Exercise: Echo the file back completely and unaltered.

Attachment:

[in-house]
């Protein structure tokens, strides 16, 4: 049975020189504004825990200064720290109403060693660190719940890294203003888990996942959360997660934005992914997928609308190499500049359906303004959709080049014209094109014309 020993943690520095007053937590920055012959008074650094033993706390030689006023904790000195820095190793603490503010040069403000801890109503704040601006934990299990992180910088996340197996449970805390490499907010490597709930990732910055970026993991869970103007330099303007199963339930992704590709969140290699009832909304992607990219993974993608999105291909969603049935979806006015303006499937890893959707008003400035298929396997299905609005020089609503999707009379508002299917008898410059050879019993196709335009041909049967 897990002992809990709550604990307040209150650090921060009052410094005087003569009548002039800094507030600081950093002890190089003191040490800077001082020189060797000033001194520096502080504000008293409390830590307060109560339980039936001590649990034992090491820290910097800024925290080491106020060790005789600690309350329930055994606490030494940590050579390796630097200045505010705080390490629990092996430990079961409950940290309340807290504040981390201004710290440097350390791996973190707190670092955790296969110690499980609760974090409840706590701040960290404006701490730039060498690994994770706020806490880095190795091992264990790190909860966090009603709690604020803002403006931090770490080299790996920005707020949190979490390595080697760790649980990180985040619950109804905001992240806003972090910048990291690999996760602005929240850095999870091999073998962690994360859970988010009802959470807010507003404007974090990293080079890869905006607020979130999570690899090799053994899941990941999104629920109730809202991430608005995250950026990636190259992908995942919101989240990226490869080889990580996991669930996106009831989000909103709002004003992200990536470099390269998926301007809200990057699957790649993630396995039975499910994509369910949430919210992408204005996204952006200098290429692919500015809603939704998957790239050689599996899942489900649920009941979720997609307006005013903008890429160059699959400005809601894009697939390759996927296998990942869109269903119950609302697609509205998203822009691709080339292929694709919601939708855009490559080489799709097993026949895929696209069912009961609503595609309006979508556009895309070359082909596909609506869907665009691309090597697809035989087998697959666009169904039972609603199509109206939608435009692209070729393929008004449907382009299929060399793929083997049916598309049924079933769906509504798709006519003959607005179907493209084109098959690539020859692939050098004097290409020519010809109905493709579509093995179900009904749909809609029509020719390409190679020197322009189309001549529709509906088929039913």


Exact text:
[in-house]
């Protein structure tokens, strides 16, 4: 049975020189504004825990200064720290109403060693660190719940890294203003888990996942959360997660934005992914997928609308190499500049359906303004959709080049014209094109014309 020993943690520095007053937590920055012959008074650094033993706390030689006023904790000195820095190793603490503010040069403000801890109503704040601006934990299990992180910088996340197996449970805390490499907010490597709930990732910055970026993991869970103007330099303007199963339930992704590709969140290699009832909304992607990219993974993608999105291909969603049935979806006015303006499937890893959707008003400035298929396997299905609005020089609503999707009379508002299917008898410059050879019993196709335009041909049967 897990002992809990709550604990307040209150650090921060009052410094005087003569009548002039800094507030600081950093002890190089003191040490800077001082020189060797000033001194520096502080504000008293409390830590307060109560339980039936001590649990034992090491820290910097800024925290080491106020060790005789600690309350329930055994606490030494940590050579390796630097200045505010705080390490629990092996430990079961409950940290309340807290504040981390201004710290440097350390791996973190707190670092955790296969110690499980609760974090409840706590701040960290404006701490730039060498690994994770706020806490880095190795091992264990790190909860966090009603709690604020803002403006931090770490080299790996920005707020949190979490390595080697760790649980990180985040619950109804905001992240806003972090910048990291690999996760602005929240850095999870091999073998962690994360859970988010009802959470807010507003404007974090990293080079890869905006607020979130999570690899090799053994899941990941999104629920109730809202991430608005995250950026990636190259992908995942919101989240990226490869080889990580996991669930996106009831989000909103709002004003992200990536470099390269998926301007809200990057699957790649993630396995039975499910994509369910949430919210992408204005996204952006200098290429692919500015809603939704998957790239050689599996899942489900649920009941979720997609307006005013903008890429160059699959400005809601894009697939390759996927296998990942869109269903119950609302697609509205998203822009691709080339292929694709919601939708855009490559080489799709097993026949895929696209069912009961609503595609309006979508556009895309070359082909596909609506869907665009691309090597697809035989087998697959666009169904039972609603199509109206939608435009692209070729393929008004449907382009299929060399793929083997049916598309049924079933769906509504798709006519003959607005179907493209084109098959690539020859692939050098004097290409020519010809109905493709579509093995179900009904749909809609029509020719390409190679020197322009189309001549529709509906088929039913």